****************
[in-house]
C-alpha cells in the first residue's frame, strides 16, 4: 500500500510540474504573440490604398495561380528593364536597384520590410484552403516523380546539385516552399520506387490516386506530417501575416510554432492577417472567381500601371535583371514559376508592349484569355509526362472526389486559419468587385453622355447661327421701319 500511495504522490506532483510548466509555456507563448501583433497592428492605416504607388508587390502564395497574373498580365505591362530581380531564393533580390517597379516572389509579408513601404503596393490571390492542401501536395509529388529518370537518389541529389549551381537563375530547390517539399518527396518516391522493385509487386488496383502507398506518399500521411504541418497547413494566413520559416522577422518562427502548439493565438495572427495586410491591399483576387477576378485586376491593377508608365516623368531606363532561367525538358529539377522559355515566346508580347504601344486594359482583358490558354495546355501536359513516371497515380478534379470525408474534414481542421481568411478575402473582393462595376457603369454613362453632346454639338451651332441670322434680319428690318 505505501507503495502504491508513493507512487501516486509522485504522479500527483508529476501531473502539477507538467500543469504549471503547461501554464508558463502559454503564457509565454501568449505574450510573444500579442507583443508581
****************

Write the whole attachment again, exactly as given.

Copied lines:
[in-house]
C-alpha cells in the first residue's frame, strides 16, 4: 500500500510540474504573440490604398495561380528593364536597384520590410484552403516523380546539385516552399520506387490516386506530417501575416510554432492577417472567381500601371535583371514559376508592349484569355509526362472526389486559419468587385453622355447661327421701319 500511495504522490506532483510548466509555456507563448501583433497592428492605416504607388508587390502564395497574373498580365505591362530581380531564393533580390517597379516572389509579408513601404503596393490571390492542401501536395509529388529518370537518389541529389549551381537563375530547390517539399518527396518516391522493385509487386488496383502507398506518399500521411504541418497547413494566413520559416522577422518562427502548439493565438495572427495586410491591399483576387477576378485586376491593377508608365516623368531606363532561367525538358529539377522559355515566346508580347504601344486594359482583358490558354495546355501536359513516371497515380478534379470525408474534414481542421481568411478575402473582393462595376457603369454613362453632346454639338451651332441670322434680319428690318 505505501507503495502504491508513493507512487501516486509522485504522479500527483508529476501531473502539477507538467500543469504549471503547461501554464508558463502559454503564457509565454501568449505574450510573444500579442507583443508581